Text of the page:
Fifty was horrible, though. For some crazy reason, I had it in my head I wasn’t going to live till my fiftieth birthday. In fact, I wrote a novel (not yet published) about a man who believed the same thing about himself. Thanks to friends in Australia, Keith and Maggie Long, who helped me celebrate that birthday a few months early with a homemade cake and a humongous CD package containing all of the songs the Seekers had ever recorded.

As you’ve probably gathered, I survived turning fifty. And sixty.

Seventy is a funny age, though. I don’t feel as if I’m really old. Yet I’m so aware of the various ways my body is wearing down or out and of a condition or two I’m really not certain what to do something about. But at least I’ve made it through two cataract surgeries and have decent sight now–because of astigmatism, I still have to wear glasses–and have new hearing aids and have quit having to asking everyone to repeat everything.

Much to be thankful for. Thank You, Lord. Bunches and bunches.

Kathleen wanted this to be a really special birthday. She got me a new Yamaha MX-49 keyboard for my home recording studio and suggested and arranged a long weekend visit to Kentucky to visit the Creation Museum and the Ark Encounter. I’ll give you a report on those two visits in upcoming posts.


We’re staying at the First Farm Inn, a bed and breakfast that is just a couple of miles from the Creation Museum. It’s a horse farm, and we expect the rest of our visit to be just as pleasant as the first part.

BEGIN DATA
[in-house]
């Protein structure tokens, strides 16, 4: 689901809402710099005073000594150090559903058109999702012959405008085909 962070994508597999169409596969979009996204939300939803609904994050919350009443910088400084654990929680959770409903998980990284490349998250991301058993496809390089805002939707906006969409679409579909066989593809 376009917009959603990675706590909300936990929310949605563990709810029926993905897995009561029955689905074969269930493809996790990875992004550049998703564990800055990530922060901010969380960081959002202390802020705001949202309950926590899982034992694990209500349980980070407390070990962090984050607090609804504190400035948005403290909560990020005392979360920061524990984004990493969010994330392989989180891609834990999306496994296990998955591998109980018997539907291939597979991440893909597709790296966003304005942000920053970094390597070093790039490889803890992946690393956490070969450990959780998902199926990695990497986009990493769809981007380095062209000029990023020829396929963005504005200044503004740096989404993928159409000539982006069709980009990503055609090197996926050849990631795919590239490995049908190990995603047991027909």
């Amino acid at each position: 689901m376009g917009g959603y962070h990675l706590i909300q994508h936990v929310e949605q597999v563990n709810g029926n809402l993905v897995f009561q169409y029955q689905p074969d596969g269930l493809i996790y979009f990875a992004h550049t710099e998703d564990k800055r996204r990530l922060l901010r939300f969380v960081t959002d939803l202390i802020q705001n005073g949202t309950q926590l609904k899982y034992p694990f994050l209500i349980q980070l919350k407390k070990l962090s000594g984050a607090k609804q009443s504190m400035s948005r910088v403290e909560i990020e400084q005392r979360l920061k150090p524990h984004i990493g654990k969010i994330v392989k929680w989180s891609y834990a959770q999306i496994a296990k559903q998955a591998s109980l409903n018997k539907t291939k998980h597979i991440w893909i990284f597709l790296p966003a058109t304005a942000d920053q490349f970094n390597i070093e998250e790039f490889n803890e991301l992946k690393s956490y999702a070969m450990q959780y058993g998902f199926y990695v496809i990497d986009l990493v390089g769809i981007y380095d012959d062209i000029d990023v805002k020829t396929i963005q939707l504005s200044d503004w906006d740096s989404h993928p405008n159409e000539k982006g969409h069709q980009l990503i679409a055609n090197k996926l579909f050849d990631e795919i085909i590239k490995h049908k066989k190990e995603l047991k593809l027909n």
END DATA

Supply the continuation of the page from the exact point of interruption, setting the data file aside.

firstfarminn     insidestable

I have to be honest. I’m writing this the evening of the 22nd; my birthday’s not actually until the 23rd. But I wanted to go ahead and write this while I was thinking about it.

Have any of your birthdays been extra special–either good or bad? How about sharing in a comment?

NOTE: Various people have complained about not being able to find or leave comments. Go all the way to the bottom of this post, beneath my “Best regards, Roger.” On the very bottom line of that last section just above the previous post you’ll see “Leave a Comment” if yours will be the first or “X Comments,” where  X denotes the number of existing comments.


Links you might be interested in:

I’ll be back again on Sunday. If you’d like to receive my posts by email, go to “Follow Blog via Email” at the upper right.

Best regards,